Patty Chang Anker grew up eager to please and afraid to fail. But after thirty nine years, she decided it was time to stop being a chicken. Motivated initially to become a better role model for her two young daughters, she vowed to master the fears that were choking the fun and spontaneity out of life.
Patty Chang Anker grew up eager to please and afraid to fail. But after 39 years, she decided it was time to stop being a chicken. She learned to dive into a swimming pool, ride a bike, do a handstand and surf. As she shared her experiences, she discovered that most people suffer from their own secret terrors. It became her mission to help others do what they thought they couldn't and to experience the joy and aliveness that is the true reward of becoming brave. Fear isn't the end point to life, but the point of entry.
"Downright inspiring." -Oprah.com
"Hilarious and instructive . . . sure to inspire the most faint of heart to venture forth and discover what it is to be truly alive." - American Way
I'm in a bathing suit, and people are laughing. Oh, this can't be good.
The sun was a spotlight on the diving board. It must be twenty degrees hotter up here, I thought. My forehead was sweaty, and, come to think of it, so was everything else. I bent over. The image of Tiffany Chin skating her 1987 U.S. Nationals long program with a wedgie in her blue Lycra costume flitted through my head. I dug my toes into the nubby wet board and tried to get a grip on my own situation.
Do I have a wedgie? I don't think so.
With my arms stretched overhead, I tucked my chin and swallowed at the same time, which made me want to cough. Don't cough! Don't fall in! The board was wobbling. Ergo, my thighs were wobbling. Great.
A line of teens jostled one another behind me.Were they watching me? I wasn't sure. The water below looked cold and deep. I closed my eyes.
I'm almost forty years old. Lord, help me. I don't know what I'm doing.
IN THE STORY of my life there are many times when I did not, literally or metaphorically, dive in. I was raised by Chinese immigrant parents who wanted my sister and me to excel in school, succeed in our careers. In my mind, that meant focusing on things I was good at (reading and writing, pioneer crafting) and avoiding areas where I might fall short (most everything else). I was not only afraid of failing, but I was afraid of the fear I would feel while trying not to fail. Afraid of feeling fear itself.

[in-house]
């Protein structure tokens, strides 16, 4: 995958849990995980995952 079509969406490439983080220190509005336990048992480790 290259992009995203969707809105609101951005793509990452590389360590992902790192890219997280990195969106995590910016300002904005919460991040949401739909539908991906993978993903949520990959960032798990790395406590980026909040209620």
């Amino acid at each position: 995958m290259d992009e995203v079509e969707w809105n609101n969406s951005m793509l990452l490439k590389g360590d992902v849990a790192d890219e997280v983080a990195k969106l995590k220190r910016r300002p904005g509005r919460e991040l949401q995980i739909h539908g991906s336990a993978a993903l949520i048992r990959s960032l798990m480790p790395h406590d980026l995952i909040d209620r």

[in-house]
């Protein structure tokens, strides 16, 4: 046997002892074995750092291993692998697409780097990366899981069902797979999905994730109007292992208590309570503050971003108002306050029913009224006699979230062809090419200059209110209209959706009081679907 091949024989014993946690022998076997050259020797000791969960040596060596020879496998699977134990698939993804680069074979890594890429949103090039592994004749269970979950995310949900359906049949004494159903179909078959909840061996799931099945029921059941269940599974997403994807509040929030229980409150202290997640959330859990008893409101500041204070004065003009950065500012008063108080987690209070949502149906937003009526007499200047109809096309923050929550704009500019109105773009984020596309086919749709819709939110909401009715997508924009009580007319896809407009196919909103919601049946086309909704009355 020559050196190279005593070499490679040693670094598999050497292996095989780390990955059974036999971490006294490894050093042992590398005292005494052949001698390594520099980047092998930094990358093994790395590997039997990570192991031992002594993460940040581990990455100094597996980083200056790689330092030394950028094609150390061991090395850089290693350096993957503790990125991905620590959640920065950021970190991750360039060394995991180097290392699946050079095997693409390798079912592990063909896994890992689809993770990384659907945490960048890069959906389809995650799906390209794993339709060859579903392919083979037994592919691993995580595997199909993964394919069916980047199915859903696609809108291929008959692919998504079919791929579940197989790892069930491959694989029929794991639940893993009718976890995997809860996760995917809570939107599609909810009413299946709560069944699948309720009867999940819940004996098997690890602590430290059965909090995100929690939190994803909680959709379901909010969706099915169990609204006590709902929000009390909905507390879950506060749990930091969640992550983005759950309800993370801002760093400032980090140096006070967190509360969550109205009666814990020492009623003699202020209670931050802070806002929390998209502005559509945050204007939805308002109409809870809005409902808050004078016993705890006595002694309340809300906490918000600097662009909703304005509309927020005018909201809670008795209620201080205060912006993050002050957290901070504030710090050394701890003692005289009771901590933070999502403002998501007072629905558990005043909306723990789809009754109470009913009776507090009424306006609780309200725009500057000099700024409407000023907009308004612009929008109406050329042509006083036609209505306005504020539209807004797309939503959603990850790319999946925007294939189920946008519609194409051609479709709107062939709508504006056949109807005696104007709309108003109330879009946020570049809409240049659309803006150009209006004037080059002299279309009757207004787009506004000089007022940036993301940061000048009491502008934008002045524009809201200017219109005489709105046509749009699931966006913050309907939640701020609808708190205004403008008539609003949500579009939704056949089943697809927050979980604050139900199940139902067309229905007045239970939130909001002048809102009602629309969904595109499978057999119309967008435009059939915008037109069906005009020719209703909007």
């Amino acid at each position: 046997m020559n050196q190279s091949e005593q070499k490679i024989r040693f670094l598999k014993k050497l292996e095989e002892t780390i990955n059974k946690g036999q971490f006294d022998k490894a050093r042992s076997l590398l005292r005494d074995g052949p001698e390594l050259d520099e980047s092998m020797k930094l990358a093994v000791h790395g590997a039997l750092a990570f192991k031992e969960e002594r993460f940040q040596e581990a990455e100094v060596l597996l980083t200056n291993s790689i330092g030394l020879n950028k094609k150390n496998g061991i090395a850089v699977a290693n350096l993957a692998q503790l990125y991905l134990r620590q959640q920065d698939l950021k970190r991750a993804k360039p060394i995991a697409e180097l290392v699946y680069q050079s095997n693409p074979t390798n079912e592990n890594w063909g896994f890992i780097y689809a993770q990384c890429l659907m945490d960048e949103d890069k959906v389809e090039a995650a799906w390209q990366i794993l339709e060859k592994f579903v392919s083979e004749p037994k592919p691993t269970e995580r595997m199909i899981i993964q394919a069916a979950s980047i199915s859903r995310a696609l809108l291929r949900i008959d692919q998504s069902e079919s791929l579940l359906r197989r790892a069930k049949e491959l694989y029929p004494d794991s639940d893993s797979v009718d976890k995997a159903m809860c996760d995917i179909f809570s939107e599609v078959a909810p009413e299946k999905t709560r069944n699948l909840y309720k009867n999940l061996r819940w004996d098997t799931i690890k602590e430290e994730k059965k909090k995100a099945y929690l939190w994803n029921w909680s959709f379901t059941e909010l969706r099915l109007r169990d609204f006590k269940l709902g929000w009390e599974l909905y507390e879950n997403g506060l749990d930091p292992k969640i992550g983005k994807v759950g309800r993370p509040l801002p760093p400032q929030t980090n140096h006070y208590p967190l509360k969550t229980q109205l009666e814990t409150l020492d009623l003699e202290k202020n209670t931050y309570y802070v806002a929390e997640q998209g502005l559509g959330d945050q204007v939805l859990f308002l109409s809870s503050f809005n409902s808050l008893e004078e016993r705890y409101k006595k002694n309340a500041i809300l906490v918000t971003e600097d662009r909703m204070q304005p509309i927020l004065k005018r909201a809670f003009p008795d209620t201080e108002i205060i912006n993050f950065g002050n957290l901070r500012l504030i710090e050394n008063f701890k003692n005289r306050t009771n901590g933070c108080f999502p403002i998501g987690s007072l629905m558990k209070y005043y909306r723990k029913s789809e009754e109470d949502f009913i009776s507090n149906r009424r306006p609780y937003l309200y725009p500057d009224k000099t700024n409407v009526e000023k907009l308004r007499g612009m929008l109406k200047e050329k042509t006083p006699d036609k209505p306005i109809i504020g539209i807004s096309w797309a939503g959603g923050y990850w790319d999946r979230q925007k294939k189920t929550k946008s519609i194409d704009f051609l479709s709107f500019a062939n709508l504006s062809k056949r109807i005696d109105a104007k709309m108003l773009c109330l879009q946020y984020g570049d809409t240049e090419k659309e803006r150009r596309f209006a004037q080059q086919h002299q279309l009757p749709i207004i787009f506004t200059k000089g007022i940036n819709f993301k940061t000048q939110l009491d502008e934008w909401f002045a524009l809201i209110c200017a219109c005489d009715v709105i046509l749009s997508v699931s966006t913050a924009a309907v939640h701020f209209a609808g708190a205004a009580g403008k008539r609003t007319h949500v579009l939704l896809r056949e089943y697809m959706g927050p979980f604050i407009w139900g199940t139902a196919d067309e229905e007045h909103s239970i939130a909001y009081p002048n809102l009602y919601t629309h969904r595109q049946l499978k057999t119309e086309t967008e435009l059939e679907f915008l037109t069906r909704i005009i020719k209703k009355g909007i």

Diving into a swimming pool, with its associated risks of belly flops, drowning, and public humiliation, was something I had successfully avoided all my life. Until now.
My husband and I have two daughters, Gigi and Ruby. Gigi was eight years old and scared to jump off the diving board at camp. "Go ahead, try it, don't worry what everyone else thinks, you'll be fine!" I said, praying for her not to ask the obvious: "Mommy, do you dive?" Ruby, then three years old, was already asking why everyone in the family had a bike helmet but Mom. I wanted them to worry less and enjoy life more, to take risks and try new things. But I rarely sought to go out of my comfort zone myself.
In fact, given my nervous nature, my bookish upbringing, my midlife responsibilities, and my boundless propensity for tripping and falling and hurting myself, my comfort zone was less a zone and more a skittish zigzag from car to coffee shop to supermarket to office to sofa to fridge to bed, where I lay awake, worrying. The day I realized I wanted something more for my girls was the day I realized I had to do something more myself. And the day all our lives changed for the good.
I scheduled two diving lessons with my daughter's swim coach, Jenny Javer. Zoe, an old college friend, had always wanted to learn how to dive and asked to join in. Jenny is exactly who you'd want by your side if your ship was on fire and you had to jump off the deck to save yourself. "A belly flop is like stubbing your toe-it hurts, but you get over it, right?" she said, instantly dispelling a lifelong fear for both Zoe and me. We were diving (that is, falling with style) from the side of the pool within a half hour; and by the end of the first lesson, she'd deemed us ready to try the diving board the next time.
Yet at the beginning of the second lesson, Zoe and I had lingered in the shade, meticulously applying sunscreen, as if a layer of SPF would protect us from all pain. We watched the teens lined up for the diving board push and shove and dare each other into ever more dangerous stunts. Do we have to do this? our expressions must have said loud and clear, because Jenny broke in: "Don't think."
The two of us, Chinese-American straight-A students for life, stood blinking at her, uncomprehending.
"You know what to do," Jenny said, appealing to our knowledge base. "It's the same as what you've done before, just a little higher. Come on now."